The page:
is that when we are giving one, there are many more people watching us than we are watching. We make an effort not to watch them. We speak to the space just an inch about their heads. It looks as if we are looking at them, but we aren’t. we are looking just past them. It is for their comfort. Especially those close to the podium, for whom the fear of being looked in the eye is especially great.

The purpose of American Hybrid: A Norton Anthology of New Poetry (New York NY: W.W. Norton & Company, Inc., 2009), edited by Cole Swensen and David St. John, was in reconciling the break that runs through American poetry and poetics. As Swensen says to open her introduction, “The notion of a fundamental division in American poetry has become so ingrained that we take it for granted.” In Canadian poetry, those divisions exist as well, and few connect so well as through Vancouver poet Elizabeth Bachinsky, who manages to navigate her way through the confessional aspects of her trade collections Home of Sudden Service(Gibsons BC: Nightwood Editions, 2006) and god of missed connections (Gibsons BC: Nightwood Editions, 2009) with the procedural of Curio: grotesquest & satires from the electronic age (Toronto ON: BookThug, 2005; second edition, 2009) and I Don’t Feel So Good (Toronto ON: BookThug, 2012). On the surface, it reads as though she negotiates the divides in her own writing through sending manuscripts of one kind to Nightwood Editions, and manuscripts of another kind to BookThug. Bachinsky’s response, it appears, is to keep the two sides of her interest relatively separate, while allowing the occasional bleed from one to enter into the other. Still, it’s uncertain whether or not the divide in her writing begins as a conscious thing. In her fifth trade poetry collection, The Hottest Summer in Recorded History (Nightwood Editions, 2013), Bachinsky returns to a collection of lyric semi-narratives, composing a number of pieces as travel poems, written during an extended period of Canadian travel, in which the author was engaged with readings across the country.

for David McGimpsey

What do I love to say? I love to say
We always do this. We always walk through
Mile End on a weeknight before supper and then you
and I go for steaks on Saint-Laurent and they
leave butter on ice and loaves of dark rye bread
and a dish of cold kosher pickles on a table
covered with white linen. I visit when I am able.
I say whatever comes into my head.
I say I love this place. Love the families
who come in wearing fancy suits and dresses.
There’s a good one. A gold dress. His
suit is good, I think. I can’t tell if he’s
rich. But tonight you’ve got money and so do I.
We always drink the wine and eat the rye.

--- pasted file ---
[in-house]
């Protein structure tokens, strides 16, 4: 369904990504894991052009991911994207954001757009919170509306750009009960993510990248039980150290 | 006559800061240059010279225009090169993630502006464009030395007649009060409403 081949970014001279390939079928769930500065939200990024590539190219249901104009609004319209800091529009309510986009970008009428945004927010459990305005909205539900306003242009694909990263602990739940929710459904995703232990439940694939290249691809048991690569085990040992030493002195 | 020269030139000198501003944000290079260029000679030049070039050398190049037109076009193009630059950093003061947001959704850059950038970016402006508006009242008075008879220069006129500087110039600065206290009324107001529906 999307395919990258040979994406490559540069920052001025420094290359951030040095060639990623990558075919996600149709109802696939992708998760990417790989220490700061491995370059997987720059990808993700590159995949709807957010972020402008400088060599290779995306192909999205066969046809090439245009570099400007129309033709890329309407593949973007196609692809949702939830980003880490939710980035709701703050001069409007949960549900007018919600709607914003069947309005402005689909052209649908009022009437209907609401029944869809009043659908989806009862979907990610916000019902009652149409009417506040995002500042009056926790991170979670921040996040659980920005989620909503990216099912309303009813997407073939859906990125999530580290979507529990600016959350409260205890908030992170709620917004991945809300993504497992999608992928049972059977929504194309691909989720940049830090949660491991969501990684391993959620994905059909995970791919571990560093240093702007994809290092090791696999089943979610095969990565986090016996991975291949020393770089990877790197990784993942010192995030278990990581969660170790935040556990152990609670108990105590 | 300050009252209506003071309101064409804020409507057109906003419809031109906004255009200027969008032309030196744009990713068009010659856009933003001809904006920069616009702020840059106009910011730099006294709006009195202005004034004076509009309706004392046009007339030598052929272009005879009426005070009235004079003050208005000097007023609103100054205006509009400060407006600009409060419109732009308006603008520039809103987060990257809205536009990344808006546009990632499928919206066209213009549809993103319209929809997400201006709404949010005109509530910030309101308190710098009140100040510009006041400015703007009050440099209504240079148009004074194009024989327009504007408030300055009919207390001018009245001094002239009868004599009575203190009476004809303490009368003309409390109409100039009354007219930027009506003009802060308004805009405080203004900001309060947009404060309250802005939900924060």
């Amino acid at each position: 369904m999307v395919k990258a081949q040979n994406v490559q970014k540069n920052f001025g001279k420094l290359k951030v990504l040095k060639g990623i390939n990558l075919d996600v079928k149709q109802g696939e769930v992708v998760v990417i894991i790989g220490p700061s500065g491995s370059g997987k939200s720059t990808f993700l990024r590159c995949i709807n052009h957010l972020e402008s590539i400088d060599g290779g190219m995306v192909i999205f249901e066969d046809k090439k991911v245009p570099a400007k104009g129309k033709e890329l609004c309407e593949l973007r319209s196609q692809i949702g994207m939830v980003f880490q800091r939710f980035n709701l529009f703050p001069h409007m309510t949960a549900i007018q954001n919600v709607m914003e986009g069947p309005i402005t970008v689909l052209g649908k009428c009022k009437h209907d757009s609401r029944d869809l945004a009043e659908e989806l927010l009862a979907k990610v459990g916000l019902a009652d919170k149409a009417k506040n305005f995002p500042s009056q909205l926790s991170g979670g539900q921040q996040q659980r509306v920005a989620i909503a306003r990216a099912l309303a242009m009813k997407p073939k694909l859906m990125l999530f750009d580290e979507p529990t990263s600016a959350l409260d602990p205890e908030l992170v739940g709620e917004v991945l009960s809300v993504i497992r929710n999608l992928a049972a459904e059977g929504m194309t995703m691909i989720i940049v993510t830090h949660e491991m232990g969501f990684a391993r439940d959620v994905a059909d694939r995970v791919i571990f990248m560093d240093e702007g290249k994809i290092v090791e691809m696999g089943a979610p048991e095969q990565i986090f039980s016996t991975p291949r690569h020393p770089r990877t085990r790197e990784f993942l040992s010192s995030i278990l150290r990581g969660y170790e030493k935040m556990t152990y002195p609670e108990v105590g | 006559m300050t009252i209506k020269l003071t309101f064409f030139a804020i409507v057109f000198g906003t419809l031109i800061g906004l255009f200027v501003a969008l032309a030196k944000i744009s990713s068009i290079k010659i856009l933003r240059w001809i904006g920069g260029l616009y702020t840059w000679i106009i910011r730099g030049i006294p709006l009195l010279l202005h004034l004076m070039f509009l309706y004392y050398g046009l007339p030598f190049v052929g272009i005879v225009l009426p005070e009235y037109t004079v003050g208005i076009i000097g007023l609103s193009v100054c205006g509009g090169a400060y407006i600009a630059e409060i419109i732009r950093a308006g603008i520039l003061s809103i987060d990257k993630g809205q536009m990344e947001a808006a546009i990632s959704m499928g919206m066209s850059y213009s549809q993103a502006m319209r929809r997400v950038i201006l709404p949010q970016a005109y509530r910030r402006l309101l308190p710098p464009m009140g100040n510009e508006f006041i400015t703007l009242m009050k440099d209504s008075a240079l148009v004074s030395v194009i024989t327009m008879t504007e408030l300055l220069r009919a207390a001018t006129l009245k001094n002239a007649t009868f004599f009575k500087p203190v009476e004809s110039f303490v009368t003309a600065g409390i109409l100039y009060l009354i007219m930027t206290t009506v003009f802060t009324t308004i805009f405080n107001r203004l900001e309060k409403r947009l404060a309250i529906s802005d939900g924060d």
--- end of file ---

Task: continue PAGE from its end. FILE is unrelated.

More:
In many ways, I Don’t Feel So Good, her previous trade collection, was Bachinsky’s way of reconciling the two previously distinct and separate threads of her published work, providing some procedural to her narrative confessional. In this new collection, the thrust behind each poem is in the narrative, at times speaking directly, so to speak, into the camera. Many of the poems in The Hottest Summer in Recorded History read as variations on the epistolary, as most are composed directly for or to an individual. Given that her list is predominantly that of Vancouver and Montreal writers, including Jon Paul Fiorentino, Amber Dawn, Michael Turner, Gillian Jerome, Peter Dubé, Jenn Farrell, George McWhirter, Donato Mancini and David McGimpsey, it highlights the fact that these were pieces composed during her Canadian travels. There is an ease to Bashinsky’s poems in this collection, free from the tensions that brought some of the strength to her previous collection, which emerged from a series of journal entries, which in itself, is a variant on the epistolary. One of the poems in this new collection, “I DROP YOUR NAMES,” writes directly of and to Jenn Farrell and Gillian Jerome, composing a poem of name-dropping that speaks of the problems with being too name-droppy in poems. It opens:

When I see your poems
and see my name there
on the third line, balancing
like a teacup on the lip
of a ledge, and there is Gillian
on the fifth and Jennifer
on the sixth, I am moved
to tell you, please stop
putting our names in poems.

Instead of being ironic, the poem feels exactly part of the same problem she discusses. Despite knowing most of the authors that she speaks to and for in this collection, a number of these pieces feel so personal as to interfere with the poems. I don’t mind name-dropping (as she calls it), but the names included shouldn’t be distractions, or require the reader to know who these individuals are to appreciate the piece. And yet, the strongest poems in The Hottest Summer in Recorded History emerge when those individuals she writes are put aside, allowing herself to compose, and not simply gesture; as though there is something sitting just outside of the poem she doesn’t have to explain.